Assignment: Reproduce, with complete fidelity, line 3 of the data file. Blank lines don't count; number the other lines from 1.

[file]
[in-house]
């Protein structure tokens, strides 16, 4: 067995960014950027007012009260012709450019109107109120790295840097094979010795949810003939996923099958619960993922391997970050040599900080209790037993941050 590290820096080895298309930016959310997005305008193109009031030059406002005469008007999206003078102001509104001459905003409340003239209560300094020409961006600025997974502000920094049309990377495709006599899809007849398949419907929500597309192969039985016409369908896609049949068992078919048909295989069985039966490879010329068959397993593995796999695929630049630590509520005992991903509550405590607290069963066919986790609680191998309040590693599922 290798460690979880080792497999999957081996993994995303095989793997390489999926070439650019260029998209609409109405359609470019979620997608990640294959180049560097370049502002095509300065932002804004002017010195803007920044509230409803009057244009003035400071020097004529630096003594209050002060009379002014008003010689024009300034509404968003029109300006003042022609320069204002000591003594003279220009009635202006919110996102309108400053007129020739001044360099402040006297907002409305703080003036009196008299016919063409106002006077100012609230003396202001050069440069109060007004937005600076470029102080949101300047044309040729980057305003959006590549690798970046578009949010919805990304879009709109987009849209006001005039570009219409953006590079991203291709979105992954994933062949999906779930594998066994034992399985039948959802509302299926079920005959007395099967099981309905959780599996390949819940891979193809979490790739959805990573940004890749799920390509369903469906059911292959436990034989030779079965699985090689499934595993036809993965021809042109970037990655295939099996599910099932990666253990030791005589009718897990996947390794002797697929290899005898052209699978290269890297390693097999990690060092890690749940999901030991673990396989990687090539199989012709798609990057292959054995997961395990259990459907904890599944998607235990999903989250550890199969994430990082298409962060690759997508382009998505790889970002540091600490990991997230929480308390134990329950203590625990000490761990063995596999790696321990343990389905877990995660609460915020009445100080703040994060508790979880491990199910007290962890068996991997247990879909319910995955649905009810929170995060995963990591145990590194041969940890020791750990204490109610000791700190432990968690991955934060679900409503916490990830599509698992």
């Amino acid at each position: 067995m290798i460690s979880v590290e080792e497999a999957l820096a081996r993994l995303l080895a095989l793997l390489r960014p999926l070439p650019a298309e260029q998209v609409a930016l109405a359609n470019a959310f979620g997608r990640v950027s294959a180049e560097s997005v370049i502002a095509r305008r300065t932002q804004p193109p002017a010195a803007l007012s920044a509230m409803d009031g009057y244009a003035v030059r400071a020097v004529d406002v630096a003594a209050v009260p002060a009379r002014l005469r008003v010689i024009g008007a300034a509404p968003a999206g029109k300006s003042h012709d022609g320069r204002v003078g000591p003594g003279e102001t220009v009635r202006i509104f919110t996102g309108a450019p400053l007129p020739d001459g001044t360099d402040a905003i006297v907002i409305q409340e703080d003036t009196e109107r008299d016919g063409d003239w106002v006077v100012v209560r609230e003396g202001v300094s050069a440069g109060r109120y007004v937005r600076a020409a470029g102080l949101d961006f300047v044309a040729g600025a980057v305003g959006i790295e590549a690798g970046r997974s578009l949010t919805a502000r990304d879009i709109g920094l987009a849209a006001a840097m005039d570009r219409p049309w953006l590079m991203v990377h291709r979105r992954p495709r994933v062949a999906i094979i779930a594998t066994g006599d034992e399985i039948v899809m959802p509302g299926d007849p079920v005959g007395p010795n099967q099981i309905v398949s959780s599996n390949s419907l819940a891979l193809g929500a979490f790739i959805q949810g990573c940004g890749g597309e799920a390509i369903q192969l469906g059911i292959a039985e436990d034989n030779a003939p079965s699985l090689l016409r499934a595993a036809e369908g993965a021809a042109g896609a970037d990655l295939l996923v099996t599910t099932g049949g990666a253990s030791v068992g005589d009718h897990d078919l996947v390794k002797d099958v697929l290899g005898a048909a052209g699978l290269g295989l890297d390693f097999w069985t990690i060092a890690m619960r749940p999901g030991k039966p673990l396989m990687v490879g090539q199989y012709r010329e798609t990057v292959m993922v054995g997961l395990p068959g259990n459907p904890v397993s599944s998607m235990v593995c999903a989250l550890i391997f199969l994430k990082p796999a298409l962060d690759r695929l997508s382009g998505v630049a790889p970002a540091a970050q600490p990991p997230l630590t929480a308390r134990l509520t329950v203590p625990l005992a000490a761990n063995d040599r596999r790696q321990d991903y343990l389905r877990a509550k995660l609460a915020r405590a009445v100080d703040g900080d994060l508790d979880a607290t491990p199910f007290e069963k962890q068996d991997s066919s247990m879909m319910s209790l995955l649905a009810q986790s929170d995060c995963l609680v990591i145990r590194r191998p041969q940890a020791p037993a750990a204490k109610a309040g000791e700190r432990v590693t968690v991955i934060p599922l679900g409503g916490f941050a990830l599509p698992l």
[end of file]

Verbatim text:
């Amino acid at each position: 067995m290798i460690s979880v590290e080792e497999a999957l820096a081996r993994l995303l080895a095989l793997l390489r960014p999926l070439p650019a298309e260029q998209v609409a930016l109405a359609n470019a959310f979620g997608r990640v950027s294959a180049e560097s997005v370049i502002a095509r305008r300065t932002q804004p193109p002017a010195a803007l007012s920044a509230m409803d009031g009057y244009a003035v030059r400071a020097v004529d406002v630096a003594a209050v009260p002060a009379r002014l005469r008003v010689i024009g008007a300034a509404p968003a999206g029109k300006s003042h012709d022609g320069r204002v003078g000591p003594g003279e102001t220009v009635r202006i509104f919110t996102g309108a450019p400053l007129p020739d001459g001044t360099d402040a905003i006297v907002i409305q409340e703080d003036t009196e109107r008299d016919g063409d003239w106002v006077v100012v209560r609230e003396g202001v300094s050069a440069g109060r109120y007004v937005r600076a020409a470029g102080l949101d961006f300047v044309a040729g600025a980057v305003g959006i790295e590549a690798g970046r997974s578009l949010t919805a502000r990304d879009i709109g920094l987009a849209a006001a840097m005039d570009r219409p049309w953006l590079m991203v990377h291709r979105r992954p495709r994933v062949a999906i094979i779930a594998t066994g006599d034992e399985i039948v899809m959802p509302g299926d007849p079920v005959g007395p010795n099967q099981i309905v398949s959780s599996n390949s419907l819940a891979l193809g929500a979490f790739i959805q949810g990573c940004g890749g597309e799920a390509i369903q192969l469906g059911i292959a039985e436990d034989n030779a003939p079965s699985l090689l016409r499934a595993a036809e369908g993965a021809a042109g896609a970037d990655l295939l996923v099996t599910t099932g049949g990666a253990s030791v068992g005589d009718h897990d078919l996947v390794k002797d099958v697929l290899g005898a048909a052209g699978l290269g295989l890297d390693f097999w069985t990690i060092a890690m619960r749940p999901g030991k039966p673990l396989m990687v490879g090539q199989y012709r010329e798609t990057v292959m993922v054995g997961l395990p068959g259990n459907p904890v397993s599944s998607m235990v593995c999903a989250l550890i391997f199969l994430k990082p796999a298409l962060d690759r695929l997508s382009g998505v630049a790889p970002a540091a970050q600490p990991p997230l630590t929480a308390r134990l509520t329950v203590p625990l005992a000490a761990n063995d040599r596999r790696q321990d991903y343990l389905r877990a509550k995660l609460a915020r405590a009445v100080d703040g900080d994060l508790d979880a607290t491990p199910f007290e069963k962890q068996d991997s066919s247990m879909m319910s209790l995955l649905a009810q986790s929170d995060c995963l609680v990591i145990r590194r191998p041969q940890a020791p037993a750990a204490k109610a309040g000791e700190r432990v590693t968690v991955i934060p599922l679900g409503g916490f941050a990830l599509p698992l």